Bi-oriented polypropylene film (BOPP) has been used for decades in the flexible packaging industry. It is widely appreciated for its low cost, excellent optical and mechanical characteristics, and its outstanding gas barrier property (particularly to water vapor).
The film thickness ranges from 15 to 60 micron, and is composed of at least three layers: the middle layer is the thickest and contributes almost exclusively to the mechanical properties; the two outer layers lend various properties to the film (i.e. heat-sealing properties).
Depending on what the final application the film is intended for, additives may be added, in order to fully meet the application requirements.
1. Raw material feeding system
The main raw material, in the central layer, is the isotactic Polypropylene, a semi-crystalline and thermoplastic material. Whereas, for the outer layers, ethylene-propylene and/or ethylene-butane-propylene copolymers are used. These materials are introduced inside the extruders by a hopper system.
Inside the extruders, the materials are melted and brought to 200-230°C and then conveyed through the extrusion head, where they emerge in the form of foil.
3. The foil cooling
The foil is then placed in direct contact with a cooled cylinder and immersed in a water bath to quench the melt.
4. Machine direction orientation (MDO)
The film then passes over a series of rollers, which increase the temperature and prearrange it to stretch longitudinally (machine direction). The stretching is achieved by passing the foil between the rollers that run at increasing speeds. As a rule, the foil is stretched up to five times the initial length and, at this stage the polymer chains are aligned. This stage allows the enhancing of the film's mechanical properties, also, the thickness is reduced up to five times.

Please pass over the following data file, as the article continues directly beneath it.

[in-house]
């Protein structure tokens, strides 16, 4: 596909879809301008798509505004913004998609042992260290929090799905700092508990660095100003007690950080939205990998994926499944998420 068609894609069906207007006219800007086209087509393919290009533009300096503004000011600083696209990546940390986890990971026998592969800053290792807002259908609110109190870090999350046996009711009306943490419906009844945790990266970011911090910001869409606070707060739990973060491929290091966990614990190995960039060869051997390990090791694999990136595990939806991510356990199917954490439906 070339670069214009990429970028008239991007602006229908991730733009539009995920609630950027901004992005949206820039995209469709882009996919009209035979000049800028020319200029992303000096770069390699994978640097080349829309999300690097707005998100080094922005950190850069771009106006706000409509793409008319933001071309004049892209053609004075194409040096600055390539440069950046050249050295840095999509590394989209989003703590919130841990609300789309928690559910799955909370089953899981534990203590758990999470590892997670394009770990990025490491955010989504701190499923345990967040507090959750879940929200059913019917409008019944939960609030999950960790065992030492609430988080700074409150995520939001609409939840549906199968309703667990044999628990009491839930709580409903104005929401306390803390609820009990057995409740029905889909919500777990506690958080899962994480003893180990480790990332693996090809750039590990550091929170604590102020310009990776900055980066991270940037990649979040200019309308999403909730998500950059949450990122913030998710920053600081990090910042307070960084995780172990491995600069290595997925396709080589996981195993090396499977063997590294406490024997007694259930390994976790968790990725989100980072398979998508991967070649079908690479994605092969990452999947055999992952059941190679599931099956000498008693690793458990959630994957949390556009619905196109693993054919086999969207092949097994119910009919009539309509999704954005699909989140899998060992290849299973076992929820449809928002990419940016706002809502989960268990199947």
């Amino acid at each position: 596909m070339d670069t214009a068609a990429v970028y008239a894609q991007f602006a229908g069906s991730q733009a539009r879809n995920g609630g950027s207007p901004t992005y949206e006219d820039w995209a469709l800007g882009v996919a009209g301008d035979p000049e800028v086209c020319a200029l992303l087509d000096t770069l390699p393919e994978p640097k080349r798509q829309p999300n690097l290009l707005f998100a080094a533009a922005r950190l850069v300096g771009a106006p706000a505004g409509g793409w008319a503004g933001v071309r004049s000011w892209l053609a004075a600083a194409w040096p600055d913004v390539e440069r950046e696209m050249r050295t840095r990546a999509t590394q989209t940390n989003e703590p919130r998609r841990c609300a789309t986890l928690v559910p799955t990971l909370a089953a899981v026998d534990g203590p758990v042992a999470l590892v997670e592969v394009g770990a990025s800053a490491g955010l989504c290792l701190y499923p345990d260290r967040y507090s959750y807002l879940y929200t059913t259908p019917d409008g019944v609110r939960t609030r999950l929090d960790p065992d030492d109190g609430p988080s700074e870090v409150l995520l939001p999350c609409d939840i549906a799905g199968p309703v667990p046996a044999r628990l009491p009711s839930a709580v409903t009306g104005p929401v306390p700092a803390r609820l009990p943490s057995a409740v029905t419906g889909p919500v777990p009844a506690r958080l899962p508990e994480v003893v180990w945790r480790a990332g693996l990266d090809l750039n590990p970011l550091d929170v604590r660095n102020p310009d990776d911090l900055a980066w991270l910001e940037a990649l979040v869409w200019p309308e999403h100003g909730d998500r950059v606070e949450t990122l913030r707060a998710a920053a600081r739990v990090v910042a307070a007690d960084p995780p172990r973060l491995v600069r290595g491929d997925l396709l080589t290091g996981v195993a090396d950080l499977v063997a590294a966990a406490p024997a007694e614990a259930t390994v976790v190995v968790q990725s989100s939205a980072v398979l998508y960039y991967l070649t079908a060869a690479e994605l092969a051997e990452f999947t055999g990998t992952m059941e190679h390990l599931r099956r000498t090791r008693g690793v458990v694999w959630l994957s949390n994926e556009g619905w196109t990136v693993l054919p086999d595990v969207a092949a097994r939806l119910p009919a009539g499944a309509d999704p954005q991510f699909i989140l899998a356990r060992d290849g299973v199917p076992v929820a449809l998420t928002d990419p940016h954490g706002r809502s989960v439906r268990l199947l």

After stretching, the film is heated once again in order to neutralize the stress accumulated during the stretching (annealing phase).
5. Transverse direction orientation (TDO)
Once out of the longitudinal stretching zone, the film is gripped on both edges by a fast-moving chain of metal jaws (tenter clips). In the tenter, the film goes into an oven, where its temperature rises before being stretched transversely by the diverging rails (i.e. stretching in transverse direction up to 9 times its original width).
At this stage, the macromolecules align, this time in transverse direction, enhancing the film mechanical properties and reducing the thickness up to 9 times. Following the stretching stage, the chain and the film converge , so that the film neutralizes the stress accumulated during the stretching (annealing phase).
6. Thickness measurement and flame treatment
The film reaches a new processing stage where it takes the automatic measurement of the thickness (along the entire width).
Afterwards, one of the faces is subject to the flame or corona treatment to make the film suitable for the following conversion activities, namely, modifying the surface, that is intended to anchor materials such as ink (printing process), adhesive (lamination process), or metal (metallization process).
7. Reel winding
The film is wrapped around a reel and is slit according to the requested dimensions.